Saturday, June 5, 2010

Lessons Learned from the Nazis

If you Google "lessons learned from the Nazis" you will see only 5 hits, and one of those is this blog. In all the billions of web pages out there on every topic possible, maybe this indicates that we have not learned a lot. (BTW "Lessons learned from Vietnam: 20,700 hits, "Lessons learned from the depression": 109,000. If you check this and I am wrong, please leave a comment, but remember that Google does change slightly with time)

What did we learn from the Nazis? Let's do it like a Letterman top ten list, start with the least important. I have actually 11.

11 - We need an international institution where the nations of the world can come together and discuss their differences, and solutions to war. That's why the UN was set up, and almost every country in the world participates.

10- Dictatorships tend to declare war with a lot less justification than true liberal democracies. But even having a democracy is no guarantee against being a warlike country. In fact some democracies are actually fake, where people are killed if they vote for the opposition. Or ballots are not fairly counted.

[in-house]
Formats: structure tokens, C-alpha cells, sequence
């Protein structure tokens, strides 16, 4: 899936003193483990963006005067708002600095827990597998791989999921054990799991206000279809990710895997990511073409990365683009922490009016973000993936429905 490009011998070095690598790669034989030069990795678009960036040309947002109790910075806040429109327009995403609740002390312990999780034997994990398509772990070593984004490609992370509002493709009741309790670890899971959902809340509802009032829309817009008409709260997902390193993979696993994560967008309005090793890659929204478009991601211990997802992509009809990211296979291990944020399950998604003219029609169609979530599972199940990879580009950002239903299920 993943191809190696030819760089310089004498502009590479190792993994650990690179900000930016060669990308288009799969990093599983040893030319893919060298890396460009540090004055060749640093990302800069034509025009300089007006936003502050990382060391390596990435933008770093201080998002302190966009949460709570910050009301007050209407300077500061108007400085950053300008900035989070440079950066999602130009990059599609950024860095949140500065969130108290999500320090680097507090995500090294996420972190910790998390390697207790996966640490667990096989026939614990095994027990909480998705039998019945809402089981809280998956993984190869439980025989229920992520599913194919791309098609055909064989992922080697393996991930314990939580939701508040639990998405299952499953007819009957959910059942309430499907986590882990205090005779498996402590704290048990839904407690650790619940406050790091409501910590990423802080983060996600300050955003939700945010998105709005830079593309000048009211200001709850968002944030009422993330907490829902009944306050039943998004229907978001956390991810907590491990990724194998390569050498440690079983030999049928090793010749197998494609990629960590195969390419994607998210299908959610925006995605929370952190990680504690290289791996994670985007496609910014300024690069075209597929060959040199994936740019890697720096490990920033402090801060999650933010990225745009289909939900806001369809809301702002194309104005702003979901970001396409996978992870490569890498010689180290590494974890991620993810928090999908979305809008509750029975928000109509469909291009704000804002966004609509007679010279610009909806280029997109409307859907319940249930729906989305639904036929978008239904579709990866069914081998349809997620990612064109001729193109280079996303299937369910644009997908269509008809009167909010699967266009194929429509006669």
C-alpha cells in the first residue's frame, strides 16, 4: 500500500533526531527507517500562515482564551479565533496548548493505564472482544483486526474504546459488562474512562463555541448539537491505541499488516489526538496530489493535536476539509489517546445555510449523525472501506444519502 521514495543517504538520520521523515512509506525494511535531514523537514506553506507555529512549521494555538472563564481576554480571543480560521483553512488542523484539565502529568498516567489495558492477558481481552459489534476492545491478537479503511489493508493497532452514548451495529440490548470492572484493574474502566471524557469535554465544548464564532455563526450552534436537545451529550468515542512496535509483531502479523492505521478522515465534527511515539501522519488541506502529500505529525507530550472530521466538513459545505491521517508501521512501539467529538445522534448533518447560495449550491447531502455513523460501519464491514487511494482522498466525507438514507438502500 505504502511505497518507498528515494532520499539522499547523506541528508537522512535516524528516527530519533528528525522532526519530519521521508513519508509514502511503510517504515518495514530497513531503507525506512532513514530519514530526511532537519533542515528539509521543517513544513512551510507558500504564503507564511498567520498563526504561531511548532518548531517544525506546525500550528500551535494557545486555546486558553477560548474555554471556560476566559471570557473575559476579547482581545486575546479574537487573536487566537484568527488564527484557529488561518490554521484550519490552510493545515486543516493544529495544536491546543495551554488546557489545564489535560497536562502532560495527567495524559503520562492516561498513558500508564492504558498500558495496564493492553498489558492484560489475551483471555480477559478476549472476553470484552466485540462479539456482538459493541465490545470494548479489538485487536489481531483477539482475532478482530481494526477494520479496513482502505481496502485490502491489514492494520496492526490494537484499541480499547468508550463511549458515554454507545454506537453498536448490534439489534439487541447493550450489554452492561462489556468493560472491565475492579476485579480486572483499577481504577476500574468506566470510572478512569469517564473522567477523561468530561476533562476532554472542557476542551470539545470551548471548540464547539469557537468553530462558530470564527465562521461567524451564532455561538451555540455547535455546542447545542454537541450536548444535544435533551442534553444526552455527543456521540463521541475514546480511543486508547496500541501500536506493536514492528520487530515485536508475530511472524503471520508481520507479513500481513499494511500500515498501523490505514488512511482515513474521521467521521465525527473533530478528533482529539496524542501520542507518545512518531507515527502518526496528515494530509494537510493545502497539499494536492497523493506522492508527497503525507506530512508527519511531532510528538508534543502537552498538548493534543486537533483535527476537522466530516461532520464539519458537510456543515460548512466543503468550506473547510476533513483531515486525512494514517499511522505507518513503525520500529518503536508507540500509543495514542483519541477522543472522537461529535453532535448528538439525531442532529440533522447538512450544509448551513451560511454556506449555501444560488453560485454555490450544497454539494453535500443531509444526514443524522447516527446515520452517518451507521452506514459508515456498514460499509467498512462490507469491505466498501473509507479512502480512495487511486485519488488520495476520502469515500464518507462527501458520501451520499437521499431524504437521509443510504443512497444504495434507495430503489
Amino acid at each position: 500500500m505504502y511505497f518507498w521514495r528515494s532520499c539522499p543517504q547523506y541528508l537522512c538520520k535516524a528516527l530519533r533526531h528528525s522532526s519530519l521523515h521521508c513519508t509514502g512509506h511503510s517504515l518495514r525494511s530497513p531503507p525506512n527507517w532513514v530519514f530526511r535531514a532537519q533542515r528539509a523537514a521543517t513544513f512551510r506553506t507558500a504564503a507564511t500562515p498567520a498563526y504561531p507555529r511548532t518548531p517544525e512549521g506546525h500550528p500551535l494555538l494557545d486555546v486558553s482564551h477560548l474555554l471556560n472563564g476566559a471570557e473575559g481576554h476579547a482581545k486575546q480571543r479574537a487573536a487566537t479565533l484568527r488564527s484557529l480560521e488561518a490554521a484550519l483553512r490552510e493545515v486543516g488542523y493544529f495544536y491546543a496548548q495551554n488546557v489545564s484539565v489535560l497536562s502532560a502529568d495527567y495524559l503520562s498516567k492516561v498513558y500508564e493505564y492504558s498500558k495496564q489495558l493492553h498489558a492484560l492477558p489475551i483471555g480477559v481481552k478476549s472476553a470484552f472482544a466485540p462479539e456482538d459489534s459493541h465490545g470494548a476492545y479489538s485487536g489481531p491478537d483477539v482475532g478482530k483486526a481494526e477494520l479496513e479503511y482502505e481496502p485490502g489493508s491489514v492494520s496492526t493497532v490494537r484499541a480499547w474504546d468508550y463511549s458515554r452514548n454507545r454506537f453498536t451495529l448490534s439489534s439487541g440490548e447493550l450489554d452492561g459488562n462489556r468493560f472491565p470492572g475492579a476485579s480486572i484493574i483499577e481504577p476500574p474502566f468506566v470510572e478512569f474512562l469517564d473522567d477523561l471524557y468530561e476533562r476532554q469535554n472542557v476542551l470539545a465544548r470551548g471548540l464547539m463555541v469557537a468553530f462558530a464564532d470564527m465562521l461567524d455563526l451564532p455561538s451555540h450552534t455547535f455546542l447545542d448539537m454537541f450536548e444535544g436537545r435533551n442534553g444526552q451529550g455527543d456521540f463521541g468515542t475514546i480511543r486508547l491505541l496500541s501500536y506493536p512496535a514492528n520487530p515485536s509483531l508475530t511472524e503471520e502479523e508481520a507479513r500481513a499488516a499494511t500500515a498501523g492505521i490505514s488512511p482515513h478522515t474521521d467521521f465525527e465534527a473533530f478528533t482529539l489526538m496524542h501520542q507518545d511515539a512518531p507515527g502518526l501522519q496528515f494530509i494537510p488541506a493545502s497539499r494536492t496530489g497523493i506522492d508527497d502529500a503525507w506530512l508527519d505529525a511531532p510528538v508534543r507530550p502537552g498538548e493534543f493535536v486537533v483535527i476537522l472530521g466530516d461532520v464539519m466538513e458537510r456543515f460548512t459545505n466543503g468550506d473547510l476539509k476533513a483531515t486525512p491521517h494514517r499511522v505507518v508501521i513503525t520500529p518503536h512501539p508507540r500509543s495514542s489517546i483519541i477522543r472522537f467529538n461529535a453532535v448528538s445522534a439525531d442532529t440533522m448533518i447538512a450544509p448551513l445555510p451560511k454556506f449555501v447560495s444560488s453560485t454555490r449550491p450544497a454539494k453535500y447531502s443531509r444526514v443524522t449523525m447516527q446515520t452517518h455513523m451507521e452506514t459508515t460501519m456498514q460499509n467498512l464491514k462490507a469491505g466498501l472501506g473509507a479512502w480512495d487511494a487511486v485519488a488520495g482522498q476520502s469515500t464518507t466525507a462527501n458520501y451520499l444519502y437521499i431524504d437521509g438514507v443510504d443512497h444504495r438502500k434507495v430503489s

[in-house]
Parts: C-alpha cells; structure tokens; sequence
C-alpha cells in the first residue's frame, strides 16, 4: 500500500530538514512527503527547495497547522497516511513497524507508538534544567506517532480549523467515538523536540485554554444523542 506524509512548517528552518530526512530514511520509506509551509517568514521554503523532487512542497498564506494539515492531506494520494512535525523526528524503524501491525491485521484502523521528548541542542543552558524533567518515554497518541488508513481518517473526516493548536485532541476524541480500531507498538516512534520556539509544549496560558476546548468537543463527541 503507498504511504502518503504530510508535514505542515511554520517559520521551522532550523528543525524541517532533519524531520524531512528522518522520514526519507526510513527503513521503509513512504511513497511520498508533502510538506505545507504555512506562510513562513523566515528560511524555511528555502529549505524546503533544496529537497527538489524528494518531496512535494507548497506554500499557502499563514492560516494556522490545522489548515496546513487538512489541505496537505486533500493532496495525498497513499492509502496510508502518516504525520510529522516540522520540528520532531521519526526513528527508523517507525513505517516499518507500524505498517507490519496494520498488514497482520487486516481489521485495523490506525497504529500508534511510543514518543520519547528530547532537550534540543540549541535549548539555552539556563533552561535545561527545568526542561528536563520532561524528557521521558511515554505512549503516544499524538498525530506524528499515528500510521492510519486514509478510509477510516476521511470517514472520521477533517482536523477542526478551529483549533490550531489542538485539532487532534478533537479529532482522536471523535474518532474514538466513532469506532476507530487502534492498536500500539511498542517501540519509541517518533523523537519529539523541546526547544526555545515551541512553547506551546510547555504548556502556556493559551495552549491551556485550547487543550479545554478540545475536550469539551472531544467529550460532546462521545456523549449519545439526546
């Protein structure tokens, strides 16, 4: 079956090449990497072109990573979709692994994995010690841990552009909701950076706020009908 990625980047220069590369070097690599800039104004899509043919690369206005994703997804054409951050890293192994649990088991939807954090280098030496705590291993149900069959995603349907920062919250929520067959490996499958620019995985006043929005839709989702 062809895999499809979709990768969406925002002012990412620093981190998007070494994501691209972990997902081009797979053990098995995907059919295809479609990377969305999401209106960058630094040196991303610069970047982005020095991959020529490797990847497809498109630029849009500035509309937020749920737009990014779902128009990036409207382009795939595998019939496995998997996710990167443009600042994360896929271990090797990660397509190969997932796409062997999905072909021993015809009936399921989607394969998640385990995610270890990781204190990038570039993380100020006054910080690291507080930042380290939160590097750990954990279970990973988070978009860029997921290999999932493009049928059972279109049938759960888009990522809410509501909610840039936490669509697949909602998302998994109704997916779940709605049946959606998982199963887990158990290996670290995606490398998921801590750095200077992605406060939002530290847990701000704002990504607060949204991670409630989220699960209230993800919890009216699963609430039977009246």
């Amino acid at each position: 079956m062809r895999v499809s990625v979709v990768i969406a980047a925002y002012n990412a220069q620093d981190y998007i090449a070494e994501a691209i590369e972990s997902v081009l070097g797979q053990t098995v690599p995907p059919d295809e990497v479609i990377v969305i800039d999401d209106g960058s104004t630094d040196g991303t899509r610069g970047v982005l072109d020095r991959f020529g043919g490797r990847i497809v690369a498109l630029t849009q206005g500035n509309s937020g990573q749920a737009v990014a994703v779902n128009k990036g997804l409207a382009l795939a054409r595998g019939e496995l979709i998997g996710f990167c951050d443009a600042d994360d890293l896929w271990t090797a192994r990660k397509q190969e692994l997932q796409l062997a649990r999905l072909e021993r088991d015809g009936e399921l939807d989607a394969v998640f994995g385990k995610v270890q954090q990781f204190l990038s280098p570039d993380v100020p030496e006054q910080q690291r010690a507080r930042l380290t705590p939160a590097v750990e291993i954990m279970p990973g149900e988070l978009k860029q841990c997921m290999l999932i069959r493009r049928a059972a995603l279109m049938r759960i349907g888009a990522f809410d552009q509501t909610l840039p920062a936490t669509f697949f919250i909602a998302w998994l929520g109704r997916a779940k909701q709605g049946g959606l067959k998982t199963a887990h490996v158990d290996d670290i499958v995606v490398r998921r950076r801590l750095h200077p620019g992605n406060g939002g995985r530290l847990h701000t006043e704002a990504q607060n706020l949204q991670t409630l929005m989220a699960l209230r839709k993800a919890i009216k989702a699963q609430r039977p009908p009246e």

9- Every country in the world claims to be acting only in self defense, including the Nazis. Hitler frequently declared he was a man of peace. So words of peace alone are not a reliable indicator of peaceful intentions.

8- Arms buildups are not wrong all by themselves, but the size and intensity may be an indication of future trouble.

7- Nobody is allowed to use the legal defence "I was only following orders" when they are torturing and killing civilians.

6- Torturing people is wrong, that's why we have the Geneva convention.

5- Group punishments, and reprisals against innocent civilians for sabotage and terrorism are wrong.

4- Invading a foreign sovereign state is wrong. No excuses are permitted such as "They were mistreating their people" or "they attacked us first". The only acceptable way to invade a foreign country today would be with the full support of the rest of the international community, such as the UN, for example.

3- Hate propaganda against weak ethnic/religious groups is wrong, although this must be balanced against freedom of speech. At the very least, the ethnic/religious group should be given equal air time or print pages to respond to hate propaganda. And it is not only about the Jews, hate propaganda could be about any weak, minority group.

2- Gassing civilians to death based on religion/race/politics is wrong. Also wrong to do it based on intelligence. And not just gassing alone, any form of mass killing that you might ever invent in the future would still be wrong.

And finally, number one, numero uno, in all caps because it deserves it: NOBODY IS THE MASTER RACE


These are the lessons we should have learned from the Nazis. But in the sixty or so years since WW2 ended, we did not seem to really understand these lessons. We still can justify our own Nazi-like actions. And we are still reluctant to find out the truth about what is really going on right under our noses.

No matter how bloodthirsty and warlike we are, we always manage to compare ourselves to the Jews under Hitler, and compare our enemies to the Nazis. So it seems we have not really learned that much.